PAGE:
Paige Carson is a movie actor. She grew up in the business, as her mother was a soap star and her father a rock star. Her parents are divorced and she didn't even see her dad until she was 10 years old! She is best known for her first movie, Biker Boys that earned her an Emmy. This year she won a Razzy from her role in Cleopatra. She knows she is a good actress and deserves better roles than what she is getting. But when she finds all the good young roles are going to actress younger than her 29 years and she is starting to get offers to play mother figures, she starts getting depressed. Add to this, her father whom she adores even though he did neglect her most of you growing up years, is expecting a new baby. Suddenly, that offer to do Shakespeare in London for a pittance doesn't seem to be that bad of an idea.
Ed Hawkshead is a documentary marker who owns his own production company. He's needing some influx of cash to keep producing the types of film he enjoys making and not the fluff that most audiences want. He also owns a big house near the theater where Paige is going to work. He rents out most of it so he can afford the house and for the next few months Paige is renting it.
Neither Paige nor Ed like each other and have preconceived ideas of what the other is like. Strangely both look down on the other for different reasons, Paige seems to look down on everyone she doesn't consider her equal and Ed because he thinks Paige is just a piece of Hollywood fluff.
I can't decide if I like this book or not. I can't decide whom this book is written for. This book has me confused. I'm not even sure if I like the characters!
While the characters are fairly well fleshed out, that doesn't necessarily make them likeable. Paige comes across as a self-centered, snobby, fake woman that I probably wouldn't want to send 10 minutes with. When she receives a basket of fruit, one of her first thoughts is the fruit is probably not organic and therefore may have chemicals in it so she gives it to her assistant for her assistant's children. When she talks to her friends, it seems to me all me, me, me and listen to my problems. Several times, she is surprised when people don't do what she expects and what she usually expects is people fawning on her. Ed is better and for the most part likeable. He is snobbish in what he thinks is good film. However, he usually presents that view in a likeable way. He is surprised that Paige not only can quote poets but also even knows who they are. In other words, he's an intellectual snob but he does help Paige and gets to know her.
The book is divided into two sections, Hollywood and London. Ed does not appear at all in the first section. The first section is entirely about Paige and her life. I think the idea was for readers to get to know her and perhaps feel empathy for her. The second section introduces us to Ed and continues to let us follow Paige's life. This section does show that Paige is able to mature and grow and she does become a bit more likeable. You can also see why Paige may be like she is when she is asked out for a date and it's really an attempt for publicity.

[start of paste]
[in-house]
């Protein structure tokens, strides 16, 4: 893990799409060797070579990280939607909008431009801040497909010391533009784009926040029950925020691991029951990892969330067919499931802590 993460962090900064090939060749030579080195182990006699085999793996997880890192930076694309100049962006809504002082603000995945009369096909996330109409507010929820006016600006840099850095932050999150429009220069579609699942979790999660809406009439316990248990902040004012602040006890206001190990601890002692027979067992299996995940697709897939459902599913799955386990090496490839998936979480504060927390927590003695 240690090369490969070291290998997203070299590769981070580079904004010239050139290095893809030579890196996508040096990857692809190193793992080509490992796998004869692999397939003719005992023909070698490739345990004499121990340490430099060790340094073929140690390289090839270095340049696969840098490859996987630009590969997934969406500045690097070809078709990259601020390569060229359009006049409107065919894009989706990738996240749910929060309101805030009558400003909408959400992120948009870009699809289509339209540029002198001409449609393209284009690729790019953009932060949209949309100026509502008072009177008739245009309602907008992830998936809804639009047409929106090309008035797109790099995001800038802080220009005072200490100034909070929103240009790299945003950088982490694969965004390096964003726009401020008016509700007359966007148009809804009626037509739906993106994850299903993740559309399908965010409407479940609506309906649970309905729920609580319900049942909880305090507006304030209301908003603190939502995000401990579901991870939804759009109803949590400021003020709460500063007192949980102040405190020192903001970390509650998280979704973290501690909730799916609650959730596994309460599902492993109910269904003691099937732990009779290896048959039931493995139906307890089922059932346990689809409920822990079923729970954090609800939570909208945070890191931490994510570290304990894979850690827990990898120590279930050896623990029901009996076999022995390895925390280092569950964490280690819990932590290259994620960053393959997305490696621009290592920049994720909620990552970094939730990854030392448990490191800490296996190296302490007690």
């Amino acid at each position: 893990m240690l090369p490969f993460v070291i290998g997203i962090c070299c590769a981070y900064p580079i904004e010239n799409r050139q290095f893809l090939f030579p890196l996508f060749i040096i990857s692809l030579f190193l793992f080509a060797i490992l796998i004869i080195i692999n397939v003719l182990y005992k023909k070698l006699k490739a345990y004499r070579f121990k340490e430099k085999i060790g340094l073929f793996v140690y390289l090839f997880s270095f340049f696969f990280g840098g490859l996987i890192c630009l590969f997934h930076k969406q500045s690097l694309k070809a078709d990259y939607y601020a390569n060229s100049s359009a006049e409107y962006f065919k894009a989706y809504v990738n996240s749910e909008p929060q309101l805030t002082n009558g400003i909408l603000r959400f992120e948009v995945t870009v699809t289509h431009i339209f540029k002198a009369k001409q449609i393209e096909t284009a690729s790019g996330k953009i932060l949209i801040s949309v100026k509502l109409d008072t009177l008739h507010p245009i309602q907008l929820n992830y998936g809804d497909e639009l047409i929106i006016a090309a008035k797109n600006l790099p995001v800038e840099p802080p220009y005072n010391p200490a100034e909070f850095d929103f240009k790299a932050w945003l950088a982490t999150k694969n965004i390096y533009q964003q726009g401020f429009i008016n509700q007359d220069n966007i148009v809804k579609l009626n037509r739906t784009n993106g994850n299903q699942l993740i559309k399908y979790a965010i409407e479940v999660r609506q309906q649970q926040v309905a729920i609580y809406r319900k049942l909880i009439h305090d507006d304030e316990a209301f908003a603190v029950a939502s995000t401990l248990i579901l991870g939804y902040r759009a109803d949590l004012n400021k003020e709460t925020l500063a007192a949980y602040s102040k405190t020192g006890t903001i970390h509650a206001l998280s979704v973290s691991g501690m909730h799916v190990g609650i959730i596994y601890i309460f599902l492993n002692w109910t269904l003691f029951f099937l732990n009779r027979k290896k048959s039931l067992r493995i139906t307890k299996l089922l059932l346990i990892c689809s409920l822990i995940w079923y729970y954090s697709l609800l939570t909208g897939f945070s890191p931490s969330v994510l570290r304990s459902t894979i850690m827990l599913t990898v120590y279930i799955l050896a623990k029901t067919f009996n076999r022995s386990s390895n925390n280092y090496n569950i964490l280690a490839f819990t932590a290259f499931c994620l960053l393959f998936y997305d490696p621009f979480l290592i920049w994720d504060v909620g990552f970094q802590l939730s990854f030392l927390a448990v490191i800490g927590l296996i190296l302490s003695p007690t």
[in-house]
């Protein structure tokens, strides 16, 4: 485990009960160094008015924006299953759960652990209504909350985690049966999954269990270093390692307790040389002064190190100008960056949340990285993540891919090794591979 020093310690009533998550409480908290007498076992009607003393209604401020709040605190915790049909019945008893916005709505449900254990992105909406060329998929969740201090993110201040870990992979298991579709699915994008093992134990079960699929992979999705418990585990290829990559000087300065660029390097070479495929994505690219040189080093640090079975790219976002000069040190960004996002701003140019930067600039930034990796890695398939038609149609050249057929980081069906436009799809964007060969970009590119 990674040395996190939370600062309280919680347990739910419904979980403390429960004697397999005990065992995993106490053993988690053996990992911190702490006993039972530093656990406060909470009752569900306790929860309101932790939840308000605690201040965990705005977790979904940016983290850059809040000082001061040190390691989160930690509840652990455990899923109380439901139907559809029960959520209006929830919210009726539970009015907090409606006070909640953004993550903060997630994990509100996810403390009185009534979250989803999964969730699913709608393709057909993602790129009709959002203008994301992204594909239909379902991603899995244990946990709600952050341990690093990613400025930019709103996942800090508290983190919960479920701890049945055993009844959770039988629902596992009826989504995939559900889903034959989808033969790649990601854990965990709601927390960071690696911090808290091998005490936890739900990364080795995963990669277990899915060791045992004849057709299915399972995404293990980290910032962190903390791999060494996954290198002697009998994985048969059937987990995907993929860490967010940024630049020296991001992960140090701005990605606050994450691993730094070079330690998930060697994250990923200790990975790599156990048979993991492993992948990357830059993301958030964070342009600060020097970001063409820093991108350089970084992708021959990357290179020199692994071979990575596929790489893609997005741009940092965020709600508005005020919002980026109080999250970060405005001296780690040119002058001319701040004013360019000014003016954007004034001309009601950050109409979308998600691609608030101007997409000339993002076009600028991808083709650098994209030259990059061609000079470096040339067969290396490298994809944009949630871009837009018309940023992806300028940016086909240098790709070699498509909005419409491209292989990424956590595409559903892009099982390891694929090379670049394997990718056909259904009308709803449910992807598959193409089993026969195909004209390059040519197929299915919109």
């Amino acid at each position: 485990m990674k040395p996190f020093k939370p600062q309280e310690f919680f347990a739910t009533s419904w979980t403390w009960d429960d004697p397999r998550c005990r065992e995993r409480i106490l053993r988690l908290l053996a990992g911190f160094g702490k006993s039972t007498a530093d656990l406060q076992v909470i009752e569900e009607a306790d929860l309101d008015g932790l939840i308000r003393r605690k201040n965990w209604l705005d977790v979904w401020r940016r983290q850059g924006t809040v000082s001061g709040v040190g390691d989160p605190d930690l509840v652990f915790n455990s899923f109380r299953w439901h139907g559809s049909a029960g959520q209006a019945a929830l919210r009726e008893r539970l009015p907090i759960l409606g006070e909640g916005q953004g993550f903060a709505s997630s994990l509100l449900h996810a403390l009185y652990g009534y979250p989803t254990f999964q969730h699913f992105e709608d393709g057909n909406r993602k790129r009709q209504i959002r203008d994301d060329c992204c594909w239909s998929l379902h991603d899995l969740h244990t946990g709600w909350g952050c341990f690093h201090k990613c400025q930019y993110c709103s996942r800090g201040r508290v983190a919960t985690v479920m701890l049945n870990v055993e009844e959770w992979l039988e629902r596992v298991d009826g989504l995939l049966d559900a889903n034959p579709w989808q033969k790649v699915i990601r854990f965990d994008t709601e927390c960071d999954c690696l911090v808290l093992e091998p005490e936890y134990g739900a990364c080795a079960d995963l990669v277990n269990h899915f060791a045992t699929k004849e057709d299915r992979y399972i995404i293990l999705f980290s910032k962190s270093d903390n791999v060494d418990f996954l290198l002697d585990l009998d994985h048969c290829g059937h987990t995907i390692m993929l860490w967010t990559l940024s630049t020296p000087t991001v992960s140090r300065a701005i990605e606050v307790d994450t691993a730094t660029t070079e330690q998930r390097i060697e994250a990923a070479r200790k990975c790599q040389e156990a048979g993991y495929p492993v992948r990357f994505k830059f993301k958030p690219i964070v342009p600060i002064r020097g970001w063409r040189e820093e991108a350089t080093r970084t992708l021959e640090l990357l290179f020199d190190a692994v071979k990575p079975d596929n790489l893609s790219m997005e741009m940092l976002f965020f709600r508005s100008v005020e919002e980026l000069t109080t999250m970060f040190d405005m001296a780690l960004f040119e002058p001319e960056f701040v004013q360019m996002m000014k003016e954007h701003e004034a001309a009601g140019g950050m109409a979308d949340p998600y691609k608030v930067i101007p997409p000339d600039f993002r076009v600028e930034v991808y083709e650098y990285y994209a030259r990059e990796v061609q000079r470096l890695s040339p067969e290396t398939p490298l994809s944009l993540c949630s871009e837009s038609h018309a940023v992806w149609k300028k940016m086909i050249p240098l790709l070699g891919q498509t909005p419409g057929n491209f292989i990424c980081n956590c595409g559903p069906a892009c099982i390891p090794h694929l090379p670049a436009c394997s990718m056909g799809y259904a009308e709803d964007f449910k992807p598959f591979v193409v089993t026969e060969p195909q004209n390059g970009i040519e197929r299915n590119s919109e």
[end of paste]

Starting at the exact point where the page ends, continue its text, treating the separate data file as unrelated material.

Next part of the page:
My first thoughts were this book is for young adults/teens. The main character is so juvenile that I can't imagine a mature adult wanting to read about her. The problem with that thought is the character's age is why over what I would consider a young adult/teen interest. It is a story of Paige growing up and being able to face realities, which may interest younger readers. There are no sex scenes in this book though sex is mentioned. This makes it fairly acceptable for a younger person to read. Overall, it reminds me of those old Harlequin romance novels. That makes this book a cute book but not a thrilling one.
From the bestselling author of Weekend in Paris, a brand- new novel that proves happy endings don't just happen in Hollywood. American starlet Paige Carson is off to London to try her hand at Shakespeare, and prove that she deserves more than bimbo roles and Hollywood hunks who can't see beyond their own reflections. But stage acting is not quite what she expected. Neither is her landlord, Ed Hawkshead, a highfalutin documentary-maker who seems far from the charming, floppy-haired Brit of her daydreams. Having a spoiled Hollywood brat—even one this attractive—as a tenant is Ed's worst nightmare. He's certain he will have to rescue her from trouble and is surprised when the tables are turned and he is the one needing help. Opposites attract as Paige and Ed must revise their assumptions about each other and rise to new challenges professionally. Robyn Sisman has done it again, writing a rollicking romantic comedy that will warm readers' hearts as they fall in love with her delightful characters. Biography Robyn Sisman was born in Los Angeles and grew up in various parts of the United States and Europe. She is the author of Weekend in Paris, Just Friends, Summer in the City, and Special Relationship.